Bravo, Chelsea. Bravo. You truly outdid yourselves against West Ham on Saturday.
It is a remarkable feat to follow a dominant first-half performance with one quite so abject in the second half. For all the promise shown in the opening period, the evolution of the match after the half-time break shows that Chelsea are currently nothing more than a paper tiger. A sprinkling of style backed up by little substance.
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An even start to the match gave way to a smartly taken opening goal that appeared to restore the team confidence that had been sorely lacking in recent games. However, the main problem once again was the inability to take the chances presented. Juan Mata should have doubled his tally while Ramires and Fernando Torres conspired to butcher a counter-attack that saw just two West Ham players standing between four Chelsea players and the goal. The utter capitulation in the second half showed just how crucial those misses were.
At the risk of repeating myself for the zillionth time on these pages, there were two key factors underpinning this all-too-familiar routine. When the going was good in the early part of the match, the team played with swagger and purpose. The moment the momentum switched, there was no bulwark to stem the tide. The bulwarks in question not being the brave last-ditch defending of Gary Cahill and Branislav Ivanovic, who did their jobs admirably, but the lack of any discernible leaders on the pitch.
Although I am not advocating that Frank Lampard should start every match regardless once fit, there is no getting away from the fact that his team-mates are missing his steadying influence in those testing moments. There are some fans who have petitioned for the moving on of players such as Lampard to allow the younger players the freedom to express themselves. That would be all well and good were those players able to exhibit the kind of resolve and stoicism under pressure that is demanded of them. However, it is clear that they cannot and the return of the English midfielder from injury can't come soon enough. The leadership vacuum remains a headache for whoever is in charge of the team this week or next.
The other point that has to be reiterated is the lack of a focal point up front. Actually, let me rephrase that - the lack of an effective focal point up front. Torres did well to create the goal for Mata, but surely we should still expect more from any striker, not least one who cost £50 million and earns the best part of £200,000 a week. It would be interesting to know whether the shortage of strikers at the club is bothering those in the boardroom. One hopes they are hanging their heads in shame at the crazy decision not to recruit anyone in the summer while letting Romelu Lukaku leave the club on loan. But I suspect they still have their blinkers on, still stuck in a time-warp where Torres is a ruthless goalscorer.
Had the Blues -- or Whites on this occasion -- taken their chances in the first half, the game would have been out of sight of the Hammers. Their profligacy allowed West Ham to once again prove that a 1-0 lead is a precarious position no matter how superior your prior exploits have been. Not all the chances were missed by Torres, though there is an acceptance amongst observers -- and probably team-mates as well -- that he is not to be trusted in front of goal even if he does manage to buy himself some space in that position, a rarity these days.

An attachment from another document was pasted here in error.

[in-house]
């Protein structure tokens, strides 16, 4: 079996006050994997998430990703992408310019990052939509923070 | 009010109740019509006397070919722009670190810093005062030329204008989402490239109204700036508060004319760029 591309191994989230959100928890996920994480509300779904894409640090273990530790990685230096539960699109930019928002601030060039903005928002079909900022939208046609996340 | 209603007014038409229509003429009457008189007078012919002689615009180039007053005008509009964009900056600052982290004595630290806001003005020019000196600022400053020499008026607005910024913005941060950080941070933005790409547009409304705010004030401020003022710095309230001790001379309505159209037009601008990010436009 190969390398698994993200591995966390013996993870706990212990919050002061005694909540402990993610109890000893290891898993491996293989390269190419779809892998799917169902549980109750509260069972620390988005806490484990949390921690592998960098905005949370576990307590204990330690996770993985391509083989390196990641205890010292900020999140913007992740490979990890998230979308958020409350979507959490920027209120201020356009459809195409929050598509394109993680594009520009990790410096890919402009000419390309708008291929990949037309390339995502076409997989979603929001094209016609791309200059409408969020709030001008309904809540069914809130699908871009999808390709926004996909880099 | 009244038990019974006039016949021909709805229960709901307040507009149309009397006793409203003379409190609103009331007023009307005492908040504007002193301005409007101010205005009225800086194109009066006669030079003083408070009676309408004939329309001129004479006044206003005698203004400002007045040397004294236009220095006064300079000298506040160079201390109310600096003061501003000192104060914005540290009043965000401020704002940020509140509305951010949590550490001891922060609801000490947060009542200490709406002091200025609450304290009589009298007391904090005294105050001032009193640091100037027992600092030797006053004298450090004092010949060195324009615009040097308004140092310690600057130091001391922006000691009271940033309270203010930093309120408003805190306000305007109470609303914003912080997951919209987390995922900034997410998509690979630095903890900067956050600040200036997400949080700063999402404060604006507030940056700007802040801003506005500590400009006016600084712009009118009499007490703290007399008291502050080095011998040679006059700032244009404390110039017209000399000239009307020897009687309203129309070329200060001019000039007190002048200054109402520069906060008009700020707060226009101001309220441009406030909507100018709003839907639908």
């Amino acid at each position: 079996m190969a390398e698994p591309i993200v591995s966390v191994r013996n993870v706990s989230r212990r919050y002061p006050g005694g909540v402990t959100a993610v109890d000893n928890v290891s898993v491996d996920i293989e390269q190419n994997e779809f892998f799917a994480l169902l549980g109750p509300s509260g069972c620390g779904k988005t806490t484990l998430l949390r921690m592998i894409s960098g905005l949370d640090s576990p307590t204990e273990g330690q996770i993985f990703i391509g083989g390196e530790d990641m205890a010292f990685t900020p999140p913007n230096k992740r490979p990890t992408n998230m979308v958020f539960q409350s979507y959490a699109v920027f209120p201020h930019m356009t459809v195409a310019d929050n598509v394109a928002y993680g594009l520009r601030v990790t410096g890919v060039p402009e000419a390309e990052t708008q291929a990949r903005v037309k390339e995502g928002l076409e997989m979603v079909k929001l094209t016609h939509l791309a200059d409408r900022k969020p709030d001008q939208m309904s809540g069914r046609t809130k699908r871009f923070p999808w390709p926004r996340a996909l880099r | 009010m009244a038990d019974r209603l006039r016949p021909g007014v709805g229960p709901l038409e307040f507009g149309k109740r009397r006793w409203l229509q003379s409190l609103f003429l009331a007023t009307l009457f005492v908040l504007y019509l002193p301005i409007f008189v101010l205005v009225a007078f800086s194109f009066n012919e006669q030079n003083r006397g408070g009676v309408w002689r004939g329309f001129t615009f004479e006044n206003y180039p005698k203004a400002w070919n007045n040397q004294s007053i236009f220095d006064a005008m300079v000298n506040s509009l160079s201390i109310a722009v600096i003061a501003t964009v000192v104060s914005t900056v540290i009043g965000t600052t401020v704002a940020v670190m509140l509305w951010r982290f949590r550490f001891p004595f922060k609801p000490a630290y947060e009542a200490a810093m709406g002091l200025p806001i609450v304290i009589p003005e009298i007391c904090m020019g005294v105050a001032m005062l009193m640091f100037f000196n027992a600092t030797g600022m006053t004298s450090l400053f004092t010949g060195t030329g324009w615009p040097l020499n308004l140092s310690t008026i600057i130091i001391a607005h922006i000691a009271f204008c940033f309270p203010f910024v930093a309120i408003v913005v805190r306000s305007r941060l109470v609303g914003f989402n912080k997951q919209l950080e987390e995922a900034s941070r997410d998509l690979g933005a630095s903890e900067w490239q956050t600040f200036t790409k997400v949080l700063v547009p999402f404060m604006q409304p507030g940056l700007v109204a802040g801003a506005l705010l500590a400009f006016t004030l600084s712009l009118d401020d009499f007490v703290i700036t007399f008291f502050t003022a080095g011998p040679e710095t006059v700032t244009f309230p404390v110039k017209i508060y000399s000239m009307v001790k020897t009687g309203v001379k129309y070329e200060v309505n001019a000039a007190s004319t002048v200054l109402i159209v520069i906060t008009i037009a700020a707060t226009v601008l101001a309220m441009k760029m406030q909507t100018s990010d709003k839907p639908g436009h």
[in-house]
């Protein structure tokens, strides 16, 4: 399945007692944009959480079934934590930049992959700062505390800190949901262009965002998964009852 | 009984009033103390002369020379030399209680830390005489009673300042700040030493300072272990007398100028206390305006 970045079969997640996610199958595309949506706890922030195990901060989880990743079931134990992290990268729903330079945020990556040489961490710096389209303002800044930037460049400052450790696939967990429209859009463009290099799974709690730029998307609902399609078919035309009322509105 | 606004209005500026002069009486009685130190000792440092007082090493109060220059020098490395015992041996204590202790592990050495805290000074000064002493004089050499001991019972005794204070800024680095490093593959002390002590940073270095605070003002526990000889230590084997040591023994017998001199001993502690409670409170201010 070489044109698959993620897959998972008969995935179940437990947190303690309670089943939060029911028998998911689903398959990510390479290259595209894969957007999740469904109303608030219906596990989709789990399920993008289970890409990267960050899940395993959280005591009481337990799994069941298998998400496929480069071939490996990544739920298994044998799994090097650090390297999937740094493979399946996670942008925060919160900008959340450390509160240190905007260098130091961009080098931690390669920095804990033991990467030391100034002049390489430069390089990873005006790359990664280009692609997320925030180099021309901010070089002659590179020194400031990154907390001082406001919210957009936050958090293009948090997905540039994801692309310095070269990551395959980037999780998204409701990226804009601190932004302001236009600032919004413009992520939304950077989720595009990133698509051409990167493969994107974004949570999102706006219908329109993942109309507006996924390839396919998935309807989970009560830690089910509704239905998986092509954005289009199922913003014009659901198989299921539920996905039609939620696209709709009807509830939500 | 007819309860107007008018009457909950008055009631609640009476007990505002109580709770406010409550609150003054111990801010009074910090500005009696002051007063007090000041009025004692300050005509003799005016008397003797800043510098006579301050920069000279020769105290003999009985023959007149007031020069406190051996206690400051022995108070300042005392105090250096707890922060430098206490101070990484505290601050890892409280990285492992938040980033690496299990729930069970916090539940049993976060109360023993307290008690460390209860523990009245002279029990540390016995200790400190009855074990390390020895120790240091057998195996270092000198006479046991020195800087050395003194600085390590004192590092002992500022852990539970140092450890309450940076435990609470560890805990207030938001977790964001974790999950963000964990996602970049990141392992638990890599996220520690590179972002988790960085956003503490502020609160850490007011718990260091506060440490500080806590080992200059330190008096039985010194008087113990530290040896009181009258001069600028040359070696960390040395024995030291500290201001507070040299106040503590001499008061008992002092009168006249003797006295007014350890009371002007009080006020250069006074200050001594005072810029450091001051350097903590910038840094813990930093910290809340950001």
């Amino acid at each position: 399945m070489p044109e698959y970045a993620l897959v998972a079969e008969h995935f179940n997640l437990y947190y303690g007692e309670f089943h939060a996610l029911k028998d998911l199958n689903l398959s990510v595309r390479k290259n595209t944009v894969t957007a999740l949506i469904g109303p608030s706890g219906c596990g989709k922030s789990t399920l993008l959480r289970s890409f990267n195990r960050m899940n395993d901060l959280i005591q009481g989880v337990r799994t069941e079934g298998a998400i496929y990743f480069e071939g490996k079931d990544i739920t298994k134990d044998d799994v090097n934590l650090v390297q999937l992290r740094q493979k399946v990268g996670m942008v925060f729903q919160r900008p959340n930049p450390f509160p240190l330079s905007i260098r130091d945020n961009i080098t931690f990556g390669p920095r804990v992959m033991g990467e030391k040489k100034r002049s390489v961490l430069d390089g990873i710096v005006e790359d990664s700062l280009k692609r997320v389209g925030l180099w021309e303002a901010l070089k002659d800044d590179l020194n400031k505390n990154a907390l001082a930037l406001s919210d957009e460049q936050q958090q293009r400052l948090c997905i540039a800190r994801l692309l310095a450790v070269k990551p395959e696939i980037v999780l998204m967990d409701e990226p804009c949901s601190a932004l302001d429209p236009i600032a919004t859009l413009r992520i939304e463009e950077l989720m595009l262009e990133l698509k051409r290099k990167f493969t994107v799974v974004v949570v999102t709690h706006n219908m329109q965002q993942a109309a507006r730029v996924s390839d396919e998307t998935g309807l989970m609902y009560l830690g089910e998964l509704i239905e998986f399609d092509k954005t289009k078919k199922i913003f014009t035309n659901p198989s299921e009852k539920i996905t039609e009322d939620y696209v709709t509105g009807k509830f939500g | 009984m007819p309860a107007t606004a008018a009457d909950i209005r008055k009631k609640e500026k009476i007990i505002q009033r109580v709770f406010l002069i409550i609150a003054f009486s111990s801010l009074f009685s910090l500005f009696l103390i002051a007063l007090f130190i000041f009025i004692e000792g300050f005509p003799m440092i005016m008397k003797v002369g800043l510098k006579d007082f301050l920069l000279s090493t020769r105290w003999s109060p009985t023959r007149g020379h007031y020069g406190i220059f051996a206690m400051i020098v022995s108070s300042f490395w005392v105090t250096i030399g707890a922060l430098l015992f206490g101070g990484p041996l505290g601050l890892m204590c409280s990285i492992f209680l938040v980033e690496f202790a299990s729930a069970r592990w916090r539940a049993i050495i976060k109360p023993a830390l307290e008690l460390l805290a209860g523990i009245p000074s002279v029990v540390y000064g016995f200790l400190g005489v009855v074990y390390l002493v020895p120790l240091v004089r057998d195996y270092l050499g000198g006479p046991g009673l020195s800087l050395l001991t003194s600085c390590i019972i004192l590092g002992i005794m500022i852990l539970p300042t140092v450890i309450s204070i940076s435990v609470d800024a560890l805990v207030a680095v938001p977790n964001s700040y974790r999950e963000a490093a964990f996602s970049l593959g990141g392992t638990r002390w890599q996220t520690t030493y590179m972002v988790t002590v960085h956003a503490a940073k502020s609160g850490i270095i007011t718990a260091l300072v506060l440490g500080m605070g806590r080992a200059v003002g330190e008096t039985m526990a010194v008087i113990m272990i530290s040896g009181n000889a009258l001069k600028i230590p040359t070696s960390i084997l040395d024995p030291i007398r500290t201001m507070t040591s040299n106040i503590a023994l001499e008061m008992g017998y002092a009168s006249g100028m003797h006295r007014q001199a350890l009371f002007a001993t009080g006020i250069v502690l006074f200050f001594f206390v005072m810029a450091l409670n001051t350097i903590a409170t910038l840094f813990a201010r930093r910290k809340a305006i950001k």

Inevitably, the 3-1 defeat will see the pressure rise on Rafa Benitez, and while I am keen to move on from the controversial appointment and stop crying over spilt milk, one can't help but question what has changed for the better since Roberto Di Matteo was removed. A change in manager is often made so the arrival of a new coach can prompt players to redouble their efforts in a bid to impress him. That has not happened.
Equally, it can be argued that Di Matteo would have had a greater points haul from the past three games than the two Benitez has amassed. Chelsea would probably have been found wanting defensively against Manchester City and ultimately lost that game, but I severely doubt that the Blues would have been so bereft of creativity and chances against Fulham under the Italian and I would venture that the match would have returned a home win.
Whatever the visiting fans might have been singing for at Upton park, Benitez is not going to be sacked by Roman Abramovich. Even he is not that flippant. However, it is hard to think of a managerial appointment in the history of football that has had the combined effect of causing the club's supporters to openly revolt while simultaneously overseeing a further downturn in results.
I wrote in my last post that it might get worse before it gets better, though it was a prediction I truly hoped would be proved spectacularly wrong. It could still come true, though perhaps Chelsea will fail to improve at all.
Perhaps the trip to Japan to compete in the FIFA Club World Cup will be the catalyst for revival, but the very fact that this Chelsea team is about to contest the right to be world champion simply beggars belief.
Follow Phil Lythell on Twitter @PhilLythell